Content Marketing Specialist @ Urban Adventures. Writer, editor, traveller, magazine lover, craft beer taster, armchair Everest expert, and all around clumsy adventuress.
If you come to Som Tam Udon on a weekend, be prepared to wait a while. The massive restaurant (it easily sits about a hundred people) is so insanely popular among locals that there’s regularly a line-up down the street on weekends. Yet despite its massive popularity, few travellers find their way here. It could be because of its location that’s a good way’s away from the touristy old town and the expat-filled Nimmanhaemin — there are three locations and none are close to where most farang (foreigners) explore. Or it could be because of its intense level of spice that will challenge even the most heat-loving foodie. Order their standard som tam (papaya salad) and be prepared for your face to tingle, your lips to go numb, and your tongue to burn as though you’ve licked the sun. Or, if you’re a total masochist, get the Lao-style som tam, which is even hotter.
Of course, for most Thais, the heat barely registers. I ask Natthachai (better known as Buddy), my Urban Adventures guide for the day and an avid cook, whether Udon’s som tam is hotter than his homemade version. He gives me an evil smile. “Mine is spicier,” he replies. Meanwhile, after a dozen bites or so, I’ve guzzled a bottle of water, a glass of soda, and am stuffing my mouth repeatedly with sticky rice in an attempt to calm the burning. Buddy tells me there’s only one way to deal with the heat: keep eating. I think he’s kidding, but soon realise it’s true. It’s as soon as your mouth stops moving that the spice kicks in and your brain recognises the torture you’ve been inflicting on your tongue.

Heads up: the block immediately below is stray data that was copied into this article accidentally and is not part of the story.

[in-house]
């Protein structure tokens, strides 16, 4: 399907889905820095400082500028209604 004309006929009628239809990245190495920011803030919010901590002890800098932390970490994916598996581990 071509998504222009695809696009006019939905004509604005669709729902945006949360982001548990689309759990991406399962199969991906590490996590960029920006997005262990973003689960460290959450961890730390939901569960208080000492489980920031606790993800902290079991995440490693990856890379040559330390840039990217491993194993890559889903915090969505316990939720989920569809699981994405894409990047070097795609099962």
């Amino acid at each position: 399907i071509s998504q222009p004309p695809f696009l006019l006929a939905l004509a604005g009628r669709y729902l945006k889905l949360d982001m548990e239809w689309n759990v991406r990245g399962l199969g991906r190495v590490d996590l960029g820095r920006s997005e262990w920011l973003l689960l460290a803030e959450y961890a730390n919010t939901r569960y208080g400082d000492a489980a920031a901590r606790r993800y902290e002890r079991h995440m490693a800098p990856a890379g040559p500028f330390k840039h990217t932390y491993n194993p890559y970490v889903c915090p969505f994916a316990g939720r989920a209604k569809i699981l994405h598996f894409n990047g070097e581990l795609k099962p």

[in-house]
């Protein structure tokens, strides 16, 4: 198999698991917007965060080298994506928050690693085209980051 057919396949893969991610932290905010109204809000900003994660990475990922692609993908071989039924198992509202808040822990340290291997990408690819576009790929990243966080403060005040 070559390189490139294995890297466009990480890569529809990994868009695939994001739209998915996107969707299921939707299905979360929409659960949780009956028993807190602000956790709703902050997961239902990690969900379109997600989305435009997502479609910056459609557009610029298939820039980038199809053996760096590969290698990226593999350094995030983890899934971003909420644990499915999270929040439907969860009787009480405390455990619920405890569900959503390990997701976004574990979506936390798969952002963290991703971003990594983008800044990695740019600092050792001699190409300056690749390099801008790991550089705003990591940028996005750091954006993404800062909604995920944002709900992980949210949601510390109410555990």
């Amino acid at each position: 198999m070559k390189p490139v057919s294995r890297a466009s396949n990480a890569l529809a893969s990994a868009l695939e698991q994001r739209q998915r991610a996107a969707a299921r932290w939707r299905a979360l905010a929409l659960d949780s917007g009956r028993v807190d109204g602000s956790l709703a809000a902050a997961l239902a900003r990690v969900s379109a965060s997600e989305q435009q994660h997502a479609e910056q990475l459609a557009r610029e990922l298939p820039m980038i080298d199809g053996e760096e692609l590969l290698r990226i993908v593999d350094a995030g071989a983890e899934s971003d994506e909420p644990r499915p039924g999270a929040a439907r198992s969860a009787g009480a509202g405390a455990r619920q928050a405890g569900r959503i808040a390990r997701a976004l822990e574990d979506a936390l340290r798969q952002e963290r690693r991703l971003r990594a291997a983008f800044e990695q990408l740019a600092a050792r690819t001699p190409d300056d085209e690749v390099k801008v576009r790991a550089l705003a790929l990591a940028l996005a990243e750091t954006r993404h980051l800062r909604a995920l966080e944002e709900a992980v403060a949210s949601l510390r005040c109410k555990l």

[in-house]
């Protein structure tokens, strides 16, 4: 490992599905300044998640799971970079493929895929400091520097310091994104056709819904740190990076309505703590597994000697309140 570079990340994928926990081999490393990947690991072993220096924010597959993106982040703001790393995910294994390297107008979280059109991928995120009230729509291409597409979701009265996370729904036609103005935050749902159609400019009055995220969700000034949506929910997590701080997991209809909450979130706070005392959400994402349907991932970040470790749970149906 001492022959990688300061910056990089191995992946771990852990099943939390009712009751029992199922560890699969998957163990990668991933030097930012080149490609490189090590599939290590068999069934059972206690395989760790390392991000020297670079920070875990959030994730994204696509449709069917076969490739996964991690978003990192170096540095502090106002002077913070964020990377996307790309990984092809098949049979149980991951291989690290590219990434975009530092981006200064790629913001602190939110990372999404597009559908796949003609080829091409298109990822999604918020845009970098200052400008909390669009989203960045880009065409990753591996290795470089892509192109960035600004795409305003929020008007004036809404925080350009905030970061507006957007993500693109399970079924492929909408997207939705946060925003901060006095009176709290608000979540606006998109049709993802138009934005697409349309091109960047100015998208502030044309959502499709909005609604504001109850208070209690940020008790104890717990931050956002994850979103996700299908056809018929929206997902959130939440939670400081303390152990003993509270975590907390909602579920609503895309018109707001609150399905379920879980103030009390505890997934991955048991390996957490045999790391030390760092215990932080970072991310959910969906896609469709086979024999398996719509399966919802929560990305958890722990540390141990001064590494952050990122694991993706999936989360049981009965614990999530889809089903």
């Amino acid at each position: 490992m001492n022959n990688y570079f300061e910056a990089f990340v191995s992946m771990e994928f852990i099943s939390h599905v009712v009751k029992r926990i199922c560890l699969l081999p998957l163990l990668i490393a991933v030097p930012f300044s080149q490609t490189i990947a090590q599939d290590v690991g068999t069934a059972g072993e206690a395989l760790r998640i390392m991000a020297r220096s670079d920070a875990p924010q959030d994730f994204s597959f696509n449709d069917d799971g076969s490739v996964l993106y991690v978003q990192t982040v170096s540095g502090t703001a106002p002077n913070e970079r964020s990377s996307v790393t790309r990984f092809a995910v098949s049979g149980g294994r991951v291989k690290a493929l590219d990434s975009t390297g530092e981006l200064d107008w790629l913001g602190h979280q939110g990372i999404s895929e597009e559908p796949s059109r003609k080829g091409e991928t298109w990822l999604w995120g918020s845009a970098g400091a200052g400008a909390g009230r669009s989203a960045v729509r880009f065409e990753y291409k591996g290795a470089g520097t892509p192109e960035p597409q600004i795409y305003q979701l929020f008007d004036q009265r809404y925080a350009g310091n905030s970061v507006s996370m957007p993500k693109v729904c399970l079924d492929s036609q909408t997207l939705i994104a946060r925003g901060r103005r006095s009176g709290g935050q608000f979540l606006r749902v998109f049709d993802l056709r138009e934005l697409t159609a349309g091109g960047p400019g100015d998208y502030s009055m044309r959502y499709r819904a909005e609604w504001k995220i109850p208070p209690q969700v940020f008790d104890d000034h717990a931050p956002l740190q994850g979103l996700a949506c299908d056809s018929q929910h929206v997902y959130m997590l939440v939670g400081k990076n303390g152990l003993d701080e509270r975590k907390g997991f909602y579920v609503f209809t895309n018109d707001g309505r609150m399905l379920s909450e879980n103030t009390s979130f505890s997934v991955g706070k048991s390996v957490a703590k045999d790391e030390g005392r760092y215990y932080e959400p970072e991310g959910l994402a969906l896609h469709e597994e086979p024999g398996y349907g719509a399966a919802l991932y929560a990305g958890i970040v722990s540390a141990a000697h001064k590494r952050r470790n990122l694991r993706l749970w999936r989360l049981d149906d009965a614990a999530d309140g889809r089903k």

Som tam is considered part of Isan cuisine, which explains its extreme heat factor. Isan is the region of northeastern Thailand, along the borders of Laos and Cambodia, with food that mirrors the flavours found in the neighbouring countries. As a northern city, Chiang Mai serves up a lot of Isan-inspired dishes — far more than you’ll ever find in the south. And even dishes that have worked their way south — such as som tam — have a distinct flavour in Chiang Mai, where the Isan influence holds stronger.
At Som Tam Udon, there’s more than just basic papaya salad on the menu — in fact, there are nearly 30 variations of the dish on offer, some based on other fruits and vegetables, such as mango, pomelo (a citrus fruit similar to grapefruit), corn, cucumber, and santol (a seed fruit similar to lychee). And a classic som tam meal includes more than just the salad — chicken wings and nam tok moo (pork salad) are two common side dishes.
Fun fact: the word ‘nam tok moo’ translates to ‘waterfall pork’ — so named because of the way the pork juices, or water, drip from the pork while it’s cooking. Shame some of that ‘water’ can’t cool the burn on my tongue.
How to find it: On Soi Tantawan, northeast of where Highway 11 starts at Maya Shopping Centre, in Chang Phueak / Ban Sathaphon.
What to order: som tam (papaya salad), aa jaat (cucumber salad), nam tok moo (pork salad), pik gai (chicken wings).
Chiang Mai’s old city is the prettiest place in town – and also the best area for grabbing delicious Thai food. But with all the tourist restaurants in the ‘hood cooking mediocre khao soi and bland som tam for backpackers, it can be hard to find the good stuff if you don’t know where to look.